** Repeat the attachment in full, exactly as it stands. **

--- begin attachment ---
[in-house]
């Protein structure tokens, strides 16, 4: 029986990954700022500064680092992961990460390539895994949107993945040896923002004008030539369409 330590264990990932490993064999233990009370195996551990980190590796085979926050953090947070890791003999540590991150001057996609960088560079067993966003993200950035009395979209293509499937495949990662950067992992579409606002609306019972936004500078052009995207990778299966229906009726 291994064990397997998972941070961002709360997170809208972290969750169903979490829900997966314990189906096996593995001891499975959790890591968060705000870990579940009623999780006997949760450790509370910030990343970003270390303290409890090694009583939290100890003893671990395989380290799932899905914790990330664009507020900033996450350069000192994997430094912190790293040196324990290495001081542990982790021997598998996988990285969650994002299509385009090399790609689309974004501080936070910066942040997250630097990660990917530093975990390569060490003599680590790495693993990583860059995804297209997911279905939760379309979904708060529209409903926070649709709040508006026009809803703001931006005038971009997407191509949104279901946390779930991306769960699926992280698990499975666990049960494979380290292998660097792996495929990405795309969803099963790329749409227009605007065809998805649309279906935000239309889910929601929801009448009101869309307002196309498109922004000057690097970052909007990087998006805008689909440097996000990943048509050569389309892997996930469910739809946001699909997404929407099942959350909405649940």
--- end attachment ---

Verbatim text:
[in-house]
């Protein structure tokens, strides 16, 4: 029986990954700022500064680092992961990460390539895994949107993945040896923002004008030539369409 330590264990990932490993064999233990009370195996551990980190590796085979926050953090947070890791003999540590991150001057996609960088560079067993966003993200950035009395979209293509499937495949990662950067992992579409606002609306019972936004500078052009995207990778299966229906009726 291994064990397997998972941070961002709360997170809208972290969750169903979490829900997966314990189906096996593995001891499975959790890591968060705000870990579940009623999780006997949760450790509370910030990343970003270390303290409890090694009583939290100890003893671990395989380290799932899905914790990330664009507020900033996450350069000192994997430094912190790293040196324990290495001081542990982790021997598998996988990285969650994002299509385009090399790609689309974004501080936070910066942040997250630097990660990917530093975990390569060490003599680590790495693993990583860059995804297209997911279905939760379309979904708060529209409903926070649709709040508006026009809803703001931006005038971009997407191509949104279901946390779930991306769960699926992280698990499975666990049960494979380290292998660097792996495929990405795309969803099963790329749409227009605007065809998805649309279906935000239309889910929601929801009448009101869309307002196309498109922004000057690097970052909007990087998006805008689909440097996000990943048509050569389309892997996930469910739809946001699909997404929407099942959350909405649940």